Monthly Archives: December 2016
One of the many thoughts I composed in my head but never got around to posting was a reaction to the election of Donald Trump. An optimistic reaction, mixing tongue-in-cheek (to wind up some – probably most – readers), benefit of the doubt, and a few realistic hopes for how his presidency might lead, intentionally or otherwise, to real improvement in the world.
It’s too late for that now. He’s made so many appointments I’d have to dig into them before taking a Panglossian view on his rhetoric about surrounding himself with the best people. He still has the outsider’s potential advantage that, if he chooses, he can better afford to stand up to Vested Interests – including those who control purse-strings for US politicians of both parties – than his predecessors in modern times.
On one matter of foreign policy he’s sent a message which is both clear and constructive. He is not in favour of warmongering around the world where his country has no business. Like provoking civil war and supporting terrorist and rebel groups on a my enemy’s enemy basis. The most obvious potential beneficiary of that is Syria, where the hope and expectation of Western intervention launched and subsequently fuelled a devastating civil war.
Trump gets elected, and after just a couple of weeks the rebels in Aleppo finally cut their losses. Another couple of weeks and we get a ceasefire backed by Russia and Turkey, and for the first time the Western-backed rebels seem to have dropped their show-stopper precondition that Assad and his government be booted out.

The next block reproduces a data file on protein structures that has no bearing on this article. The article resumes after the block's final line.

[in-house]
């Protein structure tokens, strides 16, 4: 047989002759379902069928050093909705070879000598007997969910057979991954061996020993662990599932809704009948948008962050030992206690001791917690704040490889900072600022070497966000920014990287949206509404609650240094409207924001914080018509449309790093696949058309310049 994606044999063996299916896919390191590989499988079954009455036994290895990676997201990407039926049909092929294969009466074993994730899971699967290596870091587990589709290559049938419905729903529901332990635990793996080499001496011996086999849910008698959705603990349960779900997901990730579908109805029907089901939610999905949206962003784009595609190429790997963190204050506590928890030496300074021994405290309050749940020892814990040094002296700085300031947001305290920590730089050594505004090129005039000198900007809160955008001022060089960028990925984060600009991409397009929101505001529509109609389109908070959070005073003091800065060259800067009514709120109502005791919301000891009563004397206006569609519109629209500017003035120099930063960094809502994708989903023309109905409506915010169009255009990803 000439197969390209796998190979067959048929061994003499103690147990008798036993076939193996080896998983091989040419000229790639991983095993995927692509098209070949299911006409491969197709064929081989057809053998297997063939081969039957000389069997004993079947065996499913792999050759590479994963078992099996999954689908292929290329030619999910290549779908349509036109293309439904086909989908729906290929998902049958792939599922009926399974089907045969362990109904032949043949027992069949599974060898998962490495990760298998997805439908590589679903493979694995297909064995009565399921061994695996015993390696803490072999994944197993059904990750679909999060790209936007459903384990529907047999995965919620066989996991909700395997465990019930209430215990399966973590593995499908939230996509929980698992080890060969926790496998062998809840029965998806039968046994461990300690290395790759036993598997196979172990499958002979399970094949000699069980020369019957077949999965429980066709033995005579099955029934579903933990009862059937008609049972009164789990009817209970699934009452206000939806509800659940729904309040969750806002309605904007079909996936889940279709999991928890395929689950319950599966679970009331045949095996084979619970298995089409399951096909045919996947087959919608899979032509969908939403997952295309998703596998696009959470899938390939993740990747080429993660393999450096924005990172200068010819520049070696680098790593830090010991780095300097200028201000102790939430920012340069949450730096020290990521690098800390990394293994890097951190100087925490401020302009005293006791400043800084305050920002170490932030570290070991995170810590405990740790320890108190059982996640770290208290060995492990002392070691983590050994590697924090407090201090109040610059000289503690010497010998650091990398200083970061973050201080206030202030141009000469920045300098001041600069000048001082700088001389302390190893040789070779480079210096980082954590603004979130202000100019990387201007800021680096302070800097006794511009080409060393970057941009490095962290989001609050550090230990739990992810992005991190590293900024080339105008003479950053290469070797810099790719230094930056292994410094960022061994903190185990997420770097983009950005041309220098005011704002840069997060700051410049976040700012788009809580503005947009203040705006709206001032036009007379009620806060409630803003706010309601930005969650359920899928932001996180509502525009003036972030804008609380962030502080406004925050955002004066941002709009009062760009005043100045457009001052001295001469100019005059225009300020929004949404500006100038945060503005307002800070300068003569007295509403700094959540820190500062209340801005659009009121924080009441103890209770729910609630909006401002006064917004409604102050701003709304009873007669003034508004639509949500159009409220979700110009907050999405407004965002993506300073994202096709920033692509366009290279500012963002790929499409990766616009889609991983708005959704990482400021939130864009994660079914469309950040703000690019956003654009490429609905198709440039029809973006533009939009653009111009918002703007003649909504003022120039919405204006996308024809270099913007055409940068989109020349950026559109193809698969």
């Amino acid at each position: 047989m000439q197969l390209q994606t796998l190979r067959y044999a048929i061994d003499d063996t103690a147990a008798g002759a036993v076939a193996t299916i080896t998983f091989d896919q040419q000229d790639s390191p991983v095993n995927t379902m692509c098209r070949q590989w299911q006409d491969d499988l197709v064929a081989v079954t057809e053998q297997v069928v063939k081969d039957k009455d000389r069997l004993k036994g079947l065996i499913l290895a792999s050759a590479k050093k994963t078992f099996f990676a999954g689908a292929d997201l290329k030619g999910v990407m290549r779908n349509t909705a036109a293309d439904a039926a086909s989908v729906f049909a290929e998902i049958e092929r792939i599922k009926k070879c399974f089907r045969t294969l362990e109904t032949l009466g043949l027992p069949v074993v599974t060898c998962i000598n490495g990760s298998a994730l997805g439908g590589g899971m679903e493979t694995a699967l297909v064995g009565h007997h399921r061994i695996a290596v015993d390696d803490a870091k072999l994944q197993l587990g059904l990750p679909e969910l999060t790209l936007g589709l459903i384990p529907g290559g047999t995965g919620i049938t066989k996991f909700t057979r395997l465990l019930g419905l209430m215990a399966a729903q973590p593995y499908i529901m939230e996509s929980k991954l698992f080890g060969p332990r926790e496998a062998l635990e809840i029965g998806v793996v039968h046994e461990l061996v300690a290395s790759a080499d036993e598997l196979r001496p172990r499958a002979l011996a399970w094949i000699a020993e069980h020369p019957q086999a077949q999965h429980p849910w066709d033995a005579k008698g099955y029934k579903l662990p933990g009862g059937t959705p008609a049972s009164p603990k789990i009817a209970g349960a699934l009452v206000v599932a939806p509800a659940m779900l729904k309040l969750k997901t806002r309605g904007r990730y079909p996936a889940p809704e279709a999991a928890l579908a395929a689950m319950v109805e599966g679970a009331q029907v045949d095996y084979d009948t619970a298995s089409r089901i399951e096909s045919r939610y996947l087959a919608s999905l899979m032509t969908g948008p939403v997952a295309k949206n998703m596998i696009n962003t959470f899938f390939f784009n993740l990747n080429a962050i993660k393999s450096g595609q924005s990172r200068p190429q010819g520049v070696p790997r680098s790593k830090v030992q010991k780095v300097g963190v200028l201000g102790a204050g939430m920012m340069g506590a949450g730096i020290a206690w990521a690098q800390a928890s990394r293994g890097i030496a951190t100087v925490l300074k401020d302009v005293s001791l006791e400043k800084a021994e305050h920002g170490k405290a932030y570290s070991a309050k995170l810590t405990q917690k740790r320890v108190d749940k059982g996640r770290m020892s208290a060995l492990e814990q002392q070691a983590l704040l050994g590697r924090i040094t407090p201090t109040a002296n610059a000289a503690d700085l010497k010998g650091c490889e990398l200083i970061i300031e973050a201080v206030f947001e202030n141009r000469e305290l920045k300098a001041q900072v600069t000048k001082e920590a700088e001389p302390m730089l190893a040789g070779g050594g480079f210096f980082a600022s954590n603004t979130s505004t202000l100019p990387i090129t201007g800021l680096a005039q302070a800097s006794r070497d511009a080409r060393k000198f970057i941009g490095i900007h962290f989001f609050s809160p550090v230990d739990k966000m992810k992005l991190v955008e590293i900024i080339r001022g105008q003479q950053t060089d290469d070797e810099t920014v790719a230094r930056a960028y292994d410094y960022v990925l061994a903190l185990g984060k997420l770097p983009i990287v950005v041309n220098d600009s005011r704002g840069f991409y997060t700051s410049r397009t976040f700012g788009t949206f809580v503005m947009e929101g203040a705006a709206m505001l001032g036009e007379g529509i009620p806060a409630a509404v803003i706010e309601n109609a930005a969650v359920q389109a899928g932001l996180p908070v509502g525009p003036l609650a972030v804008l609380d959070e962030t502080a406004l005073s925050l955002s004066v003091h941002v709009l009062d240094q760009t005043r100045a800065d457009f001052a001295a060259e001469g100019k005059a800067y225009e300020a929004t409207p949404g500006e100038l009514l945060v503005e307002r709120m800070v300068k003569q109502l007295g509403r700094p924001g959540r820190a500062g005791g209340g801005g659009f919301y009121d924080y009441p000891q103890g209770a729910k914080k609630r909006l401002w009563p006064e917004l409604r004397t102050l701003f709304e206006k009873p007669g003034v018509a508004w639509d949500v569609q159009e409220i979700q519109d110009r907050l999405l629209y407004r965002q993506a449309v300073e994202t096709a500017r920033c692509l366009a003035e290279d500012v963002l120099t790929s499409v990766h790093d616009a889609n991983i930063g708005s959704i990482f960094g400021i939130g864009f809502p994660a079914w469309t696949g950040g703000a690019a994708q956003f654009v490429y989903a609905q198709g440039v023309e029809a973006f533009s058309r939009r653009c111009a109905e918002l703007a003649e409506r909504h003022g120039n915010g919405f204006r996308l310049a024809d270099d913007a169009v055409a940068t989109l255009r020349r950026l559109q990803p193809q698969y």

Coincidence? Even if we attribute Aleppo to pure military victory, the change in the rebels’ stance is surely not unconnected with Trump’s election. Trump has sent them a clear signal that the leading warmongers in the West – like John McCain in the US or Andrew Mitchell in the UK – won’t persuade our governments to step up military involvement.
Of course that doesn’t mean peace: it remains to be seen to what extent that can happen, and indeed whether Russia and Turkey can make a better job of it than the West’s interventions in other countries (above all Iraq). The key point right now is that the US – and by extension the West – no longer stands in the way of peace.
Yahoo admits to a billion customer records being compromised. The numbers are staggering, but the news of the exploit is mundane.
Doubtless the raw numbers are very largely inactive accounts. People who long-since stopped using Yahoo accounts. People who signed up with some other company that subsequently got borged by Yahoo. People who once signed up to access some service but never used the accounts. Etcetera. Just as with social media numbers (even just the number of followers of this humble blog), to be taken with a big pinch of salt.